Rooms are simple, with thin foam mattresses and heavy blankets. We brought rented sleeping bags ($1.50 per day) with us at the recommendation of our guide and were thankful. Nights at high elevation get VERY cold, even when it’s scorching hot in Kathmandu. Warm showers are sometimes available, usually at a small cost ($1.50-$3). I usually took a cold shower or skipped it because my long hair takes about a week to dry in the damp mountain air.
Accommodation is cheap (from free to $3), and the food is good. We spent about $15 per day on food, which included a lot of rice but very little beer, which gets expensive ($4-6.50, 600ml) because it has to be carried up the mountain.
While trekking is where Nepal is best, there are certainly other things to do. If you’ve got the funds go rafting or kayaking on what some say are some of the worlds top ten whitewater opportunities, or live in the lap of luxury for a fraction of what you’d pay elsewhere.
Shopping in the charmingly chaotic Kathmandu neighborhoods of Thamel and Old Town is fun for a little while, but most of the shops begin to look the same after a day or so, because, well, they are all the same. A recurring joke with our trekking buddies when discussing the location of anything in Thamel was, “Was it between the big knife store or the hemp t-shirt shop?” There are many bargains to be had though, with t-shirts from $4 and knock-off North Face down jackets around $25.
Need to Know
Tourist buses go between Kathmandu and Pokhara daily for $6, but for more obscure trips you might have to take a terrifying and uncomfortable local bus. Look for the possibility of a private jeep if available. They’re more comfortable and similarly priced to the buses.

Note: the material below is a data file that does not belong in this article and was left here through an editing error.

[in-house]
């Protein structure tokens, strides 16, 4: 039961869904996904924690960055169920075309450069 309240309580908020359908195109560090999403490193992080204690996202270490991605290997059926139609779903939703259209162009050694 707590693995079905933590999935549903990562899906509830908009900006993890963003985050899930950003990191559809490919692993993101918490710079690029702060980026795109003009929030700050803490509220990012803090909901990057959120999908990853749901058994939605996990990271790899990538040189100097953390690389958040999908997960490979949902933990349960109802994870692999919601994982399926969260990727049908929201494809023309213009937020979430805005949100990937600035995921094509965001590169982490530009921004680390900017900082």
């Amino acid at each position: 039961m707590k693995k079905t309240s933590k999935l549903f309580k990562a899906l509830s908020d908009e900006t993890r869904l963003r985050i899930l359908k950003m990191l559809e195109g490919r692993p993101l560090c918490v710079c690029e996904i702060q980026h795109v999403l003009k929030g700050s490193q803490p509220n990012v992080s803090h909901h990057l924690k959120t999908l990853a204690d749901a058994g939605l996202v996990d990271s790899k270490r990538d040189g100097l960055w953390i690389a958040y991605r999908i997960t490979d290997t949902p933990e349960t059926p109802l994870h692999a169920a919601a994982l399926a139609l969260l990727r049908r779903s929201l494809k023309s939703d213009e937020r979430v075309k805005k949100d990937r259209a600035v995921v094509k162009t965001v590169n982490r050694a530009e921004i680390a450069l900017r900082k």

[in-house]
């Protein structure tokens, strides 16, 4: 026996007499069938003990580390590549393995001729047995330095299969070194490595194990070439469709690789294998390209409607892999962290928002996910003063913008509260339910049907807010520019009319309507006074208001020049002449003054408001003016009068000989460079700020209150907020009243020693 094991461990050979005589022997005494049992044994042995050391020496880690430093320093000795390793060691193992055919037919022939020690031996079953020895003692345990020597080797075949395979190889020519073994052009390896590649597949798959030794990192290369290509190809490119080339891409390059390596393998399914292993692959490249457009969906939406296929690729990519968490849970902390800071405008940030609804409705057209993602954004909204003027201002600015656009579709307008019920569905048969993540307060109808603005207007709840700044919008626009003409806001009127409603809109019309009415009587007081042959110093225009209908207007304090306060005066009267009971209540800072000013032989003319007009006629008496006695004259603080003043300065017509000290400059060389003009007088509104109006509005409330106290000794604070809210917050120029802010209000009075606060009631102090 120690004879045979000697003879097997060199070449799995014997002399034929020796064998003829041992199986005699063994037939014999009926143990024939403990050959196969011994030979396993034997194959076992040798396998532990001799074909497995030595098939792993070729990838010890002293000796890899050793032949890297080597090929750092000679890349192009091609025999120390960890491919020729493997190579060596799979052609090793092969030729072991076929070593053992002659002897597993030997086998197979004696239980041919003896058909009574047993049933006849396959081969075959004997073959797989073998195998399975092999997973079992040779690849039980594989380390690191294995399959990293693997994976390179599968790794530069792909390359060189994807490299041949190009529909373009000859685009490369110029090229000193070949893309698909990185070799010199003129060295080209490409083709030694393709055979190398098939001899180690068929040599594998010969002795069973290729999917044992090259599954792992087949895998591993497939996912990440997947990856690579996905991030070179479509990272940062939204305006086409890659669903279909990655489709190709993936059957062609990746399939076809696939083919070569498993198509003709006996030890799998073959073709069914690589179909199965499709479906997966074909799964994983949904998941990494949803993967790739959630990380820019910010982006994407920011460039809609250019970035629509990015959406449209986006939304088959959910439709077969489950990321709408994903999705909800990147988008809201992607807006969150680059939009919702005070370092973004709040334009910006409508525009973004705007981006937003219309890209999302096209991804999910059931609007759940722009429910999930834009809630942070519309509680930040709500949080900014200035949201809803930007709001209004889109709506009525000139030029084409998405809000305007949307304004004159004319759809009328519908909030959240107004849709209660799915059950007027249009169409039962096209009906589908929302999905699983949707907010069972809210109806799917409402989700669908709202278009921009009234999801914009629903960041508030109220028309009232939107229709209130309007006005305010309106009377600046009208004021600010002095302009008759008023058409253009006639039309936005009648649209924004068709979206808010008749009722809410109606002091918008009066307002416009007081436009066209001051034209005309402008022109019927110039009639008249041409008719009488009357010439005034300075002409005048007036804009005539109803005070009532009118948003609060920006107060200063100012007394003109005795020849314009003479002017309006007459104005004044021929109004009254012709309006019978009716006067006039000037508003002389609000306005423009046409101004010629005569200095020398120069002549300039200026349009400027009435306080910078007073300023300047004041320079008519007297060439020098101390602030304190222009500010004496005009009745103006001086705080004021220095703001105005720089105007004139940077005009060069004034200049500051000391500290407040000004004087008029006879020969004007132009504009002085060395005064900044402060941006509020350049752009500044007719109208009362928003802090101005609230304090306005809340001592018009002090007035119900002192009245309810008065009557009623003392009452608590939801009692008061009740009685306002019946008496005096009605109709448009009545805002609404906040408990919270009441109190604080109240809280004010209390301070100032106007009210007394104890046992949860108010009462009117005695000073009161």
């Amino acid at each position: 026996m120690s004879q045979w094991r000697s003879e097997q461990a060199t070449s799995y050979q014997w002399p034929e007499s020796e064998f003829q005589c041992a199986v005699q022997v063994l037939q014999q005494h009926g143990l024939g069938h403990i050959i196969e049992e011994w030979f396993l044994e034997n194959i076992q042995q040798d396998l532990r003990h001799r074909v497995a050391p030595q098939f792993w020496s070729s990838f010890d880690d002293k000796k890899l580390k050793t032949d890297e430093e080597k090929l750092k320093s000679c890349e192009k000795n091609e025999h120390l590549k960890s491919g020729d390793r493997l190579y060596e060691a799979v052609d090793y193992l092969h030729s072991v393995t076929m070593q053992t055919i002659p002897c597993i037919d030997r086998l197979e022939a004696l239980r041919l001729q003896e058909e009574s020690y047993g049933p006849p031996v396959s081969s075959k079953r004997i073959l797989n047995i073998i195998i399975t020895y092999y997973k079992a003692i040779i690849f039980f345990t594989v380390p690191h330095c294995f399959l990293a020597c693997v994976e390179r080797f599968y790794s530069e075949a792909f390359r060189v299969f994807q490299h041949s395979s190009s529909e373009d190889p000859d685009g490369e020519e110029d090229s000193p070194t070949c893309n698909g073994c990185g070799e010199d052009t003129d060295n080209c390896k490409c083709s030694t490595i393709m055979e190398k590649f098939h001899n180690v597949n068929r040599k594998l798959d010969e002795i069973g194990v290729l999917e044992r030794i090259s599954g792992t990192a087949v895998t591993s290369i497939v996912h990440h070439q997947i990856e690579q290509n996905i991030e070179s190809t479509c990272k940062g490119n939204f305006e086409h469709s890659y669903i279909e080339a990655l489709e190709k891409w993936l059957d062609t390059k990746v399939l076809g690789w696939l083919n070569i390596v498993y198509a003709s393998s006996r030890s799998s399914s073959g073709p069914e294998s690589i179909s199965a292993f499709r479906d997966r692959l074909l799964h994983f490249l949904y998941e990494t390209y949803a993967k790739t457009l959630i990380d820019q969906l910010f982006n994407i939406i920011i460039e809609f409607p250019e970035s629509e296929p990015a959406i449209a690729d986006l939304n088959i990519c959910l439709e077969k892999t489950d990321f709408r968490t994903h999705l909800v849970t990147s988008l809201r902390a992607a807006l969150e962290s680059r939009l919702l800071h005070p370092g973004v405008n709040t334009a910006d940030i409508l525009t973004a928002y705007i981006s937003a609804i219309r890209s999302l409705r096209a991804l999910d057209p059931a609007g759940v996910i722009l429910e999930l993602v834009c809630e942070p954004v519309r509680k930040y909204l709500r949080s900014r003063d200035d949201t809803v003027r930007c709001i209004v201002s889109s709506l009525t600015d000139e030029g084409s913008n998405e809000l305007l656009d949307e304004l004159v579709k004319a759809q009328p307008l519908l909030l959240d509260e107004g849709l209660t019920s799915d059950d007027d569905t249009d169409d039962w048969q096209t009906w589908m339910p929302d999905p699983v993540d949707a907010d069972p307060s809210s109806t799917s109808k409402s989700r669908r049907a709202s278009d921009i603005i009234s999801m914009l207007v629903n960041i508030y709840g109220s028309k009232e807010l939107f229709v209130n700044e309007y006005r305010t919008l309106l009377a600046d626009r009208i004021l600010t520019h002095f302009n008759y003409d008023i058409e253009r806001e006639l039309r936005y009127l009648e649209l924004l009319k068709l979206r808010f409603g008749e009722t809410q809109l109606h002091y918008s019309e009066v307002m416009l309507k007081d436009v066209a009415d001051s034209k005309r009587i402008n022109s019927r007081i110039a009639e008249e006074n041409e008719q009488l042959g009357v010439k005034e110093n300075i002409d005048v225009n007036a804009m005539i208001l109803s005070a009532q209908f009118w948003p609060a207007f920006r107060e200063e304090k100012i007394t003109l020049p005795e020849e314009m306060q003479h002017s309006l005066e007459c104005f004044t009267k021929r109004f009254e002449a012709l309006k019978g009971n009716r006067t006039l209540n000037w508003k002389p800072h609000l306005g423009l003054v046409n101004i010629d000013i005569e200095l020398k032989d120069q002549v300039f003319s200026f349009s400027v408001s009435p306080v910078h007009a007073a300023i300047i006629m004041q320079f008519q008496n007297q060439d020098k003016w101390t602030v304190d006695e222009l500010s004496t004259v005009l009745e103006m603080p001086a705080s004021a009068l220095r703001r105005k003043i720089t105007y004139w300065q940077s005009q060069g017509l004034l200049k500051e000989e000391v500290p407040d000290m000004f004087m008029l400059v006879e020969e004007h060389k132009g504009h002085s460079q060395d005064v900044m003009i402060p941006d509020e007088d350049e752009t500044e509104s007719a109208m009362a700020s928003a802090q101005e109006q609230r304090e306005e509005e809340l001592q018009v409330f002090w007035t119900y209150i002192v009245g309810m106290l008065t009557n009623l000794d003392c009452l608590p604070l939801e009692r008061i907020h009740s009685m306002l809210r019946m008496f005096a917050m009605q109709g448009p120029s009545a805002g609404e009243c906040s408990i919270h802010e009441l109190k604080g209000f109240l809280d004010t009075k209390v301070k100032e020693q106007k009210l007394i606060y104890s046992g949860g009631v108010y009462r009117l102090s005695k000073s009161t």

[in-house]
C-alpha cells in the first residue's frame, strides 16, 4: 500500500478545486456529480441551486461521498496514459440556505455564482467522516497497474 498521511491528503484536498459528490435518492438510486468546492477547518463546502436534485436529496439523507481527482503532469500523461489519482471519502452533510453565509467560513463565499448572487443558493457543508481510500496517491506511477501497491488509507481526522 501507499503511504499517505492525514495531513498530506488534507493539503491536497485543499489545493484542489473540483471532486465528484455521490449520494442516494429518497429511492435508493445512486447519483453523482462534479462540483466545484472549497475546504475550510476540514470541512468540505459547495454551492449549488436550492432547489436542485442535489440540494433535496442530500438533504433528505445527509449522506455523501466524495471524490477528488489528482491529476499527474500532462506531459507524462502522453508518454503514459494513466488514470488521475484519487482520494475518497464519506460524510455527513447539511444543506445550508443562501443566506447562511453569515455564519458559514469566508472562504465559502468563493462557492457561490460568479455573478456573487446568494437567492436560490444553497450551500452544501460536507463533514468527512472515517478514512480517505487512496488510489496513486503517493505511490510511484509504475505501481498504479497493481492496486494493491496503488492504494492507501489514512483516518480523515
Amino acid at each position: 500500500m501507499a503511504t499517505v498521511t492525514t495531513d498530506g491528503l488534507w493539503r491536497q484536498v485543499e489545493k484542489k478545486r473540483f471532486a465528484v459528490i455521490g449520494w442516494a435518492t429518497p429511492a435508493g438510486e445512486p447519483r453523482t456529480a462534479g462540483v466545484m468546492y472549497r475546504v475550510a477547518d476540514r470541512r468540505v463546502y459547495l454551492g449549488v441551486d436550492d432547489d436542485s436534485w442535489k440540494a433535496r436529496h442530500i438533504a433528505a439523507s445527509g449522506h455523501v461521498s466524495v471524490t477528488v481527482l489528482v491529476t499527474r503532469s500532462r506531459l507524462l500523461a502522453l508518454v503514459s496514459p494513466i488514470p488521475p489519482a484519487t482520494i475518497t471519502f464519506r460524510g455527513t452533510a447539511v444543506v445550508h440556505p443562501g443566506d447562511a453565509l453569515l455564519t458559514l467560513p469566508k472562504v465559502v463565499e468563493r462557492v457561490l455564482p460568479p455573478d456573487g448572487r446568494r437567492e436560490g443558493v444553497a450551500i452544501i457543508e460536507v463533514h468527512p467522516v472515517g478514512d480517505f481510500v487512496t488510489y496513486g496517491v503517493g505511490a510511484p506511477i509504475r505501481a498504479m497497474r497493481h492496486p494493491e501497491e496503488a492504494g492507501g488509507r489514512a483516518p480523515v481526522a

Oh yeah, and I’d be remiss if I didn’t mention the Nepali people, who are lovely and welcoming and excited to share their country with you. It’s a melting pot of Indian, Tibetan, and Chinese cultures that’s really unique and quite fascinating. Most people speak good English and are eager to chat, though some in Thamel may just be trying to sell you fake jewelry or hashish. As usual, be on guard, but don’t be scared to talk because someone might be after your rupees, you can always say no and walk away.
I could go on for days about Nepal, but this should get you started on any journey there. If you have any specific questions we’re happy to help! Just ask in the comments or email us.
Royal Guest House
AM/PM Organic Cafe
Old Lan Hua Chinese Restaurant
Busy Bee’s Bar and Restaurant
Last week, Christina and I walked the Milford Track. Dubbed “The Finest
Wok Walk in the World,” we had high hopes for this trip. After 53.5km of tumbling waterfalls, epic vistas, and misty mountains fit for the finest of wizards, let’s just say that our expectations were totally exceeded in every way. Here are a few photos from the trip: